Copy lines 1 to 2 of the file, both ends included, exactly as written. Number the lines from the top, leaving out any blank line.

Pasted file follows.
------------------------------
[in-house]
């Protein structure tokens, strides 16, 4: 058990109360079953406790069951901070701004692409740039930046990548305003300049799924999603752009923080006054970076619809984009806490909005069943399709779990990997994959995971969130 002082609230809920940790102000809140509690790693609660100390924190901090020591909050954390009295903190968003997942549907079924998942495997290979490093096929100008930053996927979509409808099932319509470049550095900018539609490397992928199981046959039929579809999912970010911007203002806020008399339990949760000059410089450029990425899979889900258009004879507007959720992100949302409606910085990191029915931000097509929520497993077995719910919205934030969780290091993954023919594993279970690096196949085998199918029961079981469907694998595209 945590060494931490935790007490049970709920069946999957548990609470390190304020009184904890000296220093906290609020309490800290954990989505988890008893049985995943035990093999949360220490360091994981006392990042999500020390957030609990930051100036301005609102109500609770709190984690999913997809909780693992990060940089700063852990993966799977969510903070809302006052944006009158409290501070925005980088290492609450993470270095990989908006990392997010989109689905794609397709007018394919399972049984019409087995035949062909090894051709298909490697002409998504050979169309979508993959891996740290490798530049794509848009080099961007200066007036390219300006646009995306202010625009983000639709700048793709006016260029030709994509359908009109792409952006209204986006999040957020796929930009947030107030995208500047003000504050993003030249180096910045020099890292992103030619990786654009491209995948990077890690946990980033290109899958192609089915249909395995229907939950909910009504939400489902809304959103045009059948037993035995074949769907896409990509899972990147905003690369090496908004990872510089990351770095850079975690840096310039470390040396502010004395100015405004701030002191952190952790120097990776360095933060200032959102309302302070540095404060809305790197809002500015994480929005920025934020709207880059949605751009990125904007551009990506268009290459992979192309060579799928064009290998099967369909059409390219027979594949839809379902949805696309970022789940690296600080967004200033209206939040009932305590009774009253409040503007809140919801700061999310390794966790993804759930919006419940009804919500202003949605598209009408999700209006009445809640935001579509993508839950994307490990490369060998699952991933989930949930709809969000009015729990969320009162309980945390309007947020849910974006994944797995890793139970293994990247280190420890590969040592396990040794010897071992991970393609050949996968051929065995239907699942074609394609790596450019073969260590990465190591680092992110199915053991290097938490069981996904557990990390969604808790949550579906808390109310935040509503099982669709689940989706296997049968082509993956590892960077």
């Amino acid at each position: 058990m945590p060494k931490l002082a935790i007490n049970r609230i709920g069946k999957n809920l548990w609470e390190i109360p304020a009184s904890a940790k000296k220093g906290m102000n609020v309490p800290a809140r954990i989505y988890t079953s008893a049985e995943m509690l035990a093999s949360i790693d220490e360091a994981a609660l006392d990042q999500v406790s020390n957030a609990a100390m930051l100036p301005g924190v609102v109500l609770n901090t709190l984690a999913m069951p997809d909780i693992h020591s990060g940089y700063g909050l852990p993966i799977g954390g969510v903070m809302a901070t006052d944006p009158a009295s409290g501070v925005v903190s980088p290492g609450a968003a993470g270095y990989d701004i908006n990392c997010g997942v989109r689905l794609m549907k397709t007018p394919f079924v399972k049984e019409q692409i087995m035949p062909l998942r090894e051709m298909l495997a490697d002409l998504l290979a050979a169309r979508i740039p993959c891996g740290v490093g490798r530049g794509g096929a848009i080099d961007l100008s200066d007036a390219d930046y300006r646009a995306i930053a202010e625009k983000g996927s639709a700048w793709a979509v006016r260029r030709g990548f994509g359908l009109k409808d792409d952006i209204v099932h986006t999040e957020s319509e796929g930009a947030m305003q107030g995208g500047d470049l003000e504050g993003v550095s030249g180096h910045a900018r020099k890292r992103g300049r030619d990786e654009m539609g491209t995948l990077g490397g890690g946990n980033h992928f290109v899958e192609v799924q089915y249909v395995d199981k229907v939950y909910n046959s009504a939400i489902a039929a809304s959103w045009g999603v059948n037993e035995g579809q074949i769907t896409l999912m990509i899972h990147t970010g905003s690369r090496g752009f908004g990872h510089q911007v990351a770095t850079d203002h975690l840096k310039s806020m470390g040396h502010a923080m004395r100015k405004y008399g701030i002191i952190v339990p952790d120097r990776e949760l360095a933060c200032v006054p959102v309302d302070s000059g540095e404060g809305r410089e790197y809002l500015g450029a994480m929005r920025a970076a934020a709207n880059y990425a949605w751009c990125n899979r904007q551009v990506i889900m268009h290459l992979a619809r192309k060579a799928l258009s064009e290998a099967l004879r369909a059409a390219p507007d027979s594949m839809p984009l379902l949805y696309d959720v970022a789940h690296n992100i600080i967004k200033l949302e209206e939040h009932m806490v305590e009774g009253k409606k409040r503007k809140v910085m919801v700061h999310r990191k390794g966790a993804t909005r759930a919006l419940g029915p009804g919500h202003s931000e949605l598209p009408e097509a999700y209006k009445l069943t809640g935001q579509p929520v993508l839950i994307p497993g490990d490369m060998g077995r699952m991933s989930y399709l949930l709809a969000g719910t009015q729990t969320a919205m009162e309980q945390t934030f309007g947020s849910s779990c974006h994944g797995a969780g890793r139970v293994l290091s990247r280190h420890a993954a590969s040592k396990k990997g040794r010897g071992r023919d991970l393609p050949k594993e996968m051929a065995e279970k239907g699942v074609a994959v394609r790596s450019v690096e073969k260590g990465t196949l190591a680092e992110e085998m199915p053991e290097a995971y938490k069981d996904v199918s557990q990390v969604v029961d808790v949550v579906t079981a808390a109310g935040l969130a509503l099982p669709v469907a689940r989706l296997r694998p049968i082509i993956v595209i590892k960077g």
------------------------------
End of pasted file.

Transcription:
[in-house]
């Protein structure tokens, strides 16, 4: 058990109360079953406790069951901070701004692409740039930046990548305003300049799924999603752009923080006054970076619809984009806490909005069943399709779990990997994959995971969130 002082609230809920940790102000809140509690790693609660100390924190901090020591909050954390009295903190968003997942549907079924998942495997290979490093096929100008930053996927979509409808099932319509470049550095900018539609490397992928199981046959039929579809999912970010911007203002806020008399339990949760000059410089450029990425899979889900258009004879507007959720992100949302409606910085990191029915931000097509929520497993077995719910919205934030969780290091993954023919594993279970690096196949085998199918029961079981469907694998595209 945590060494931490935790007490049970709920069946999957548990609470390190304020009184904890000296220093906290609020309490800290954990989505988890008893049985995943035990093999949360220490360091994981006392990042999500020390957030609990930051100036301005609102109500609770709190984690999913997809909780693992990060940089700063852990993966799977969510903070809302006052944006009158409290501070925005980088290492609450993470270095990989908006990392997010989109689905794609397709007018394919399972049984019409087995035949062909090894051709298909490697002409998504050979169309979508993959891996740290490798530049794509848009080099961007200066007036390219300006646009995306202010625009983000639709700048793709006016260029030709994509359908009109792409952006209204986006999040957020796929930009947030107030995208500047003000504050993003030249180096910045020099890292992103030619990786654009491209995948990077890690946990980033290109899958192609089915249909395995229907939950909910009504939400489902809304959103045009059948037993035995074949769907896409990509899972990147905003690369090496908004990872510089990351770095850079975690840096310039470390040396502010004395100015405004701030002191952190952790120097990776360095933060200032959102309302302070540095404060809305790197809002500015994480929005920025934020709207880059949605751009990125904007551009990506268009290459992979192309060579799928064009290998099967369909059409390219027979594949839809379902949805696309970022789940690296600080967004200033209206939040009932305590009774009253409040503007809140919801700061999310390794966790993804759930919006419940009804919500202003949605598209009408999700209006009445809640935001579509993508839950994307490990490369060998699952991933989930949930709809969000009015729990969320009162309980945390309007947020849910974006994944797995890793139970293994990247280190420890590969040592396990040794010897071992991970393609050949996968051929065995239907699942074609394609790596450019073969260590990465190591680092992110199915053991290097938490069981996904557990990390969604808790949550579906808390109310935040509503099982669709689940989706296997049968082509993956590892960077």